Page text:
Currently Being Moderated
    1. Sep 18, 2013 9:03 AM (in response to MarniFowler)
    Headaches from Overheating?

    Not a lot you can do, but here are a couple of things to think about:  Headaches are the 1st sign of heat sickness and taking ibuprofen before you run in those conditions is a very bad idea!  It is awful for your kidneys!  As a new runner you don't need to be doing hard interval training if it's run/walk you are okay, but if it's speed stuff stop it for now!  Slow down some that should help.  Another thing would be to run earlier or later in the day!  One other thing to remember is sweating is good if you stop you are in trouble.  It's getting better every day now,  your pace when it's hot needs to be slower!  This winter you should be able to go a little faster, but when summer comes back around you will need to slow down again!

  • shipo Legend 447 posts since
    Aug 9, 2013
    Currently Being Moderated
    2. Sep 18, 2013 9:19 AM (in response to MarniFowler)
    Re: Headaches from Overheating?

    A few comments:

    • It kind of sounds like you began running as an athlete instead of as a beginner (not at all surprising given your background), and that in turn means (to my way of thinking at least) that you're running too fast for your level of conditioning compared to the conditions you're running in.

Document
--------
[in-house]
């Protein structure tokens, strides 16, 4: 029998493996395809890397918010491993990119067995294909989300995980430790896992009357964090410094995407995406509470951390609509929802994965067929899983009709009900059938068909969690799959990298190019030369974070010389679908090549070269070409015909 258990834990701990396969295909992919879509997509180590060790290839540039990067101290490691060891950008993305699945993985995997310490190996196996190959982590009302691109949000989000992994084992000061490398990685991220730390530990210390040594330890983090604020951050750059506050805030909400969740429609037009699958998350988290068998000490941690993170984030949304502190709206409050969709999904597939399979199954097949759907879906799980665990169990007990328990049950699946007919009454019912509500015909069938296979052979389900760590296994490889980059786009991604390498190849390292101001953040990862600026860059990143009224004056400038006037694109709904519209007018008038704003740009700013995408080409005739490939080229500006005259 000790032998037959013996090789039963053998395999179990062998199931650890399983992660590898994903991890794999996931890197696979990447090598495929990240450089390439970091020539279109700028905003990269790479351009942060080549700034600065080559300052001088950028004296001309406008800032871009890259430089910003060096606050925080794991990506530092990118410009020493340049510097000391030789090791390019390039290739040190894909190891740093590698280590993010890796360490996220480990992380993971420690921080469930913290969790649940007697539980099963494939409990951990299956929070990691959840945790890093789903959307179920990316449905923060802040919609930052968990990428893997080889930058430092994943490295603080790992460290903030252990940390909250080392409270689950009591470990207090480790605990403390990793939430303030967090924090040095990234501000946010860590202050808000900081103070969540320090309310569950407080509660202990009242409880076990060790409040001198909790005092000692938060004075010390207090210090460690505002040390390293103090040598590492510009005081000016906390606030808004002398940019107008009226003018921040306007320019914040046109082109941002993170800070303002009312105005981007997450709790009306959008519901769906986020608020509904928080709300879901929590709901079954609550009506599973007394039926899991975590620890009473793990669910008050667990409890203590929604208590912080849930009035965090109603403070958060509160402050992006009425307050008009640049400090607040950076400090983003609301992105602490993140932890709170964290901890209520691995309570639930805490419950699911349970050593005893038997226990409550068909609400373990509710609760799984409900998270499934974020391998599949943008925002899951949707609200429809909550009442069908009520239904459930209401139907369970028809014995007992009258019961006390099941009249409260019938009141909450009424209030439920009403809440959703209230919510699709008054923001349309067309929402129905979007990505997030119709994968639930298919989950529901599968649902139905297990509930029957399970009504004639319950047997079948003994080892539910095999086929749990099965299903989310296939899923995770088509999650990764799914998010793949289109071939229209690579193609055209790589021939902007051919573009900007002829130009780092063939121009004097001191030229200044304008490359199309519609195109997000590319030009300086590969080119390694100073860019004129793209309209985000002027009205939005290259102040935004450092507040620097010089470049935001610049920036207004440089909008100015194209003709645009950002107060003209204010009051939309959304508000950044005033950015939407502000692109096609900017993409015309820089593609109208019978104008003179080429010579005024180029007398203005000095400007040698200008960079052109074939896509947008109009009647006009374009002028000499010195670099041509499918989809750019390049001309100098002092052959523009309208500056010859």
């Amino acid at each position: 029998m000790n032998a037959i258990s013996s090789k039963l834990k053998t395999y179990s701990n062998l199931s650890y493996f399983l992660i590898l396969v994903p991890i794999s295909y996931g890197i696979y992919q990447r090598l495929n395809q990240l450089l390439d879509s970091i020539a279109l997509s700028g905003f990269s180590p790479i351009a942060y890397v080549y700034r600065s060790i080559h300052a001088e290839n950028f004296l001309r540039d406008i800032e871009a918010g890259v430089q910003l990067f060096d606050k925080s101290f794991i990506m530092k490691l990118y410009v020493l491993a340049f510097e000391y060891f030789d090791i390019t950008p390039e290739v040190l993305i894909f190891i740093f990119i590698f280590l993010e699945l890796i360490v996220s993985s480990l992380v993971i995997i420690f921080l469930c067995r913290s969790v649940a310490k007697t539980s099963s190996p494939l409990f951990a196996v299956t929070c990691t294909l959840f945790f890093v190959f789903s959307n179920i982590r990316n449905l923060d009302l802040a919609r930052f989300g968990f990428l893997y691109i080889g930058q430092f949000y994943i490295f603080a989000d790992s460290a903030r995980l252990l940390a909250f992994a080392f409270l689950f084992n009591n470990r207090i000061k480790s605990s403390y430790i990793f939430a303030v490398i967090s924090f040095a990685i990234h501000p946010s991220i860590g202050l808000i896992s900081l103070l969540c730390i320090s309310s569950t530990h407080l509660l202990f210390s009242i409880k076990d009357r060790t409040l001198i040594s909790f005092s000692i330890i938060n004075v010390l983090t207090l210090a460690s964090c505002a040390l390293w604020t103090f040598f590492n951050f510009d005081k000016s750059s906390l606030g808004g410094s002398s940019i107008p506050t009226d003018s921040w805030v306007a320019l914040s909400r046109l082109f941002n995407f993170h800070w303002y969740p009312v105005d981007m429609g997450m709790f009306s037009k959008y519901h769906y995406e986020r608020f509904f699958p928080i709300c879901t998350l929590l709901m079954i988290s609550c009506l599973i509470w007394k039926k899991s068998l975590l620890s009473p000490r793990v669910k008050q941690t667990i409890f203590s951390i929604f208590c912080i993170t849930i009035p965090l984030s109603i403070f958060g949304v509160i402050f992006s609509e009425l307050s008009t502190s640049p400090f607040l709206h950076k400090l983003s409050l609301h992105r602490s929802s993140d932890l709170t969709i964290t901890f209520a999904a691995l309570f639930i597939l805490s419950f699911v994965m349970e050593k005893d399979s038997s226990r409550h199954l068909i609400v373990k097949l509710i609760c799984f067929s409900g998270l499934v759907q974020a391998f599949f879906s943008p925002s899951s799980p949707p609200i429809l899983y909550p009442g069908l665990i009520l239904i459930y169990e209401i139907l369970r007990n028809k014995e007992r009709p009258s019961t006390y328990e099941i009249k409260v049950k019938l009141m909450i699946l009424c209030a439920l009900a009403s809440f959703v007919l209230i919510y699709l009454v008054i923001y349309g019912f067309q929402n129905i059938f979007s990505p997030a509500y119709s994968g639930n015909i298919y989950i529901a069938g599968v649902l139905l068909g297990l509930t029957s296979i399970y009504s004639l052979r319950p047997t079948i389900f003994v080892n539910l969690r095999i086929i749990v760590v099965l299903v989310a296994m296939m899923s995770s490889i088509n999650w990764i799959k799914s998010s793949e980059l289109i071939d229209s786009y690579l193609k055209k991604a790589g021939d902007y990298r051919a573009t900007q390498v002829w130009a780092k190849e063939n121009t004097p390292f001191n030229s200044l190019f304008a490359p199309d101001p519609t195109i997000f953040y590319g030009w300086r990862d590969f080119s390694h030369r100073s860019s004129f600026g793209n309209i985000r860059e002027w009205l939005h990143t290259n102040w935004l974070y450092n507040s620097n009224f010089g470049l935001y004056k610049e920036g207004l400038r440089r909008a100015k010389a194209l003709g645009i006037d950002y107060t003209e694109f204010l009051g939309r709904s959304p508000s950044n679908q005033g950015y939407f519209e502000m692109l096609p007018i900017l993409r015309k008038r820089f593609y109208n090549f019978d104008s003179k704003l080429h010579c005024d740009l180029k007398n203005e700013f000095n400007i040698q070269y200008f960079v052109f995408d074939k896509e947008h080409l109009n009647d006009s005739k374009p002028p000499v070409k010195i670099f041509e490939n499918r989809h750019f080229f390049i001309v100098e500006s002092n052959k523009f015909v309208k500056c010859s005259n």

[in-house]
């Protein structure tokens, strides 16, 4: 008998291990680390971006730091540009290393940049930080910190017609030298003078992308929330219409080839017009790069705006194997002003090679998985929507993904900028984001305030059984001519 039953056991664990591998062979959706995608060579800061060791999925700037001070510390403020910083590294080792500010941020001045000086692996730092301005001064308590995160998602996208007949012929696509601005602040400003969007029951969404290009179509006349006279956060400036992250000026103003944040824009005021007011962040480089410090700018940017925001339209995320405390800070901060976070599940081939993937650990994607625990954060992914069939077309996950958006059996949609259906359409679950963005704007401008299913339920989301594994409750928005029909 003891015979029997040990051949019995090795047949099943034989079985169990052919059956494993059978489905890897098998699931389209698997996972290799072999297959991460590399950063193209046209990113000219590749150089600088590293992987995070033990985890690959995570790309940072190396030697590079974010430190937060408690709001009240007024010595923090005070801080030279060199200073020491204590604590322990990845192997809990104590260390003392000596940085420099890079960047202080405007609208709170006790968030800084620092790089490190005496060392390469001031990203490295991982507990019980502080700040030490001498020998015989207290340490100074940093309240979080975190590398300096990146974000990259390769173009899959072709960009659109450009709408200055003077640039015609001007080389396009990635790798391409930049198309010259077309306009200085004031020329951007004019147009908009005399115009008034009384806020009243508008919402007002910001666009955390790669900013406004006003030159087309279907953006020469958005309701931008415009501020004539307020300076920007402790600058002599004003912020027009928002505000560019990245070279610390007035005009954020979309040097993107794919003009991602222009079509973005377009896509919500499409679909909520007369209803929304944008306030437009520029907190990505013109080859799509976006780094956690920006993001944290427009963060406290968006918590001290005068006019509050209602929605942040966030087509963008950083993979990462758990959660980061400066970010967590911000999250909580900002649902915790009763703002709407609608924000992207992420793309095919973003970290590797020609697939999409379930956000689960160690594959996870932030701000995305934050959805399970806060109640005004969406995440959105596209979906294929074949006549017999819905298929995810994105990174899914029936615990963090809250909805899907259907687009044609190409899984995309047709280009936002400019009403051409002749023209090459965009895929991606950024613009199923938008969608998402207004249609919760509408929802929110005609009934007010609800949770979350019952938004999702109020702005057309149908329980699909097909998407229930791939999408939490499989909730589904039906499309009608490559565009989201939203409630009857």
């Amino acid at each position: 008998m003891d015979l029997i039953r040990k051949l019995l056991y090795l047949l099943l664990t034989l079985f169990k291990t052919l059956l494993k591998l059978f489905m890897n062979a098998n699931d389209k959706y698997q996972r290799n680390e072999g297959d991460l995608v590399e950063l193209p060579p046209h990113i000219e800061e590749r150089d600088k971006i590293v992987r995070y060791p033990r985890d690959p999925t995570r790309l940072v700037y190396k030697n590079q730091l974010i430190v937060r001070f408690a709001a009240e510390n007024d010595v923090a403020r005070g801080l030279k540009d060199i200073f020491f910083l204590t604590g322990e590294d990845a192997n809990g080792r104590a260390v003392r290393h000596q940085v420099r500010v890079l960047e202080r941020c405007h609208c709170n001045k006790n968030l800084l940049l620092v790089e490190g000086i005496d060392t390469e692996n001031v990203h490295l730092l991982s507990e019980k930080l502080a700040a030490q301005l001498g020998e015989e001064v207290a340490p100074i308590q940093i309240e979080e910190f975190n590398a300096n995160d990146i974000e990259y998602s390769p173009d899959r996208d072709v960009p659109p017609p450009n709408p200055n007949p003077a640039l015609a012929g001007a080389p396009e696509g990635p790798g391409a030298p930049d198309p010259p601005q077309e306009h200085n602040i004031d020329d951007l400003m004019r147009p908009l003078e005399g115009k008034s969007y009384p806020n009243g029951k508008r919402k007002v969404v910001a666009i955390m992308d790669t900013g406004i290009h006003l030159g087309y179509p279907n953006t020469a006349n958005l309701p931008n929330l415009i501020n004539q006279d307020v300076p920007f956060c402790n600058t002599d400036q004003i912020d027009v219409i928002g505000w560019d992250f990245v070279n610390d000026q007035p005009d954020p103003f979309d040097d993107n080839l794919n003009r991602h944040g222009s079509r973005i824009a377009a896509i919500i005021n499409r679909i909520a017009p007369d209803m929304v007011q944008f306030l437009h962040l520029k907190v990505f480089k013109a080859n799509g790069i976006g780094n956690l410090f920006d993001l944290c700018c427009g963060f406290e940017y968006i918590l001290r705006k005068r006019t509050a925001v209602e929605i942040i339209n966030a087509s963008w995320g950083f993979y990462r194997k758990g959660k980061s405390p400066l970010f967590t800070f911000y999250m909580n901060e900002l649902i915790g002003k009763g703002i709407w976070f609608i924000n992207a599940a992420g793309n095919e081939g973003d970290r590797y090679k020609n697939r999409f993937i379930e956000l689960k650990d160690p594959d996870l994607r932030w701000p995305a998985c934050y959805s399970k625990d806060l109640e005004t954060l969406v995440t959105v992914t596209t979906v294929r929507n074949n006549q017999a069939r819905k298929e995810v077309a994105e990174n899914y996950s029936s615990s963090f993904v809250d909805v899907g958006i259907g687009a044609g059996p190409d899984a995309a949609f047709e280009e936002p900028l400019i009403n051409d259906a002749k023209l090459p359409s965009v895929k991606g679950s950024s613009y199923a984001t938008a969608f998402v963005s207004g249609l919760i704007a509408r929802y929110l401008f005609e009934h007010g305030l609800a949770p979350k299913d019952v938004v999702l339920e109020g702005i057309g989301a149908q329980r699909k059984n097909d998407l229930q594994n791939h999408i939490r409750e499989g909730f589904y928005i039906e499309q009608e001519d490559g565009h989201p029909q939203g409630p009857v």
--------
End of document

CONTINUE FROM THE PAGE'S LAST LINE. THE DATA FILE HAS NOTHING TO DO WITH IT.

• I would avoid using any NSAID to try and mask the headache, said headache is your body's way of telling you that you're either overheated, dehydrated, or both.  Attempting to blunt the headache can potentially lead you to hyperthermia.
    • Running builds up heat in the body as fast if not faster than pretty much any other exercise you care to mention, and it takes a while for your body to teach itself how to dissipate all of that heat.  Case in point, I've been an endurance runner for over 40 year now, and as our New England winters turn to spring and then summer, I find my body initially struggling to cope with the heat built up in my core, this in spite of the fact that I consume as much as two to three gallons of water and tea per day.  Every year, I have to slow down and let my body adapt before I once again feel relatively comfortable running in high heat and humidity.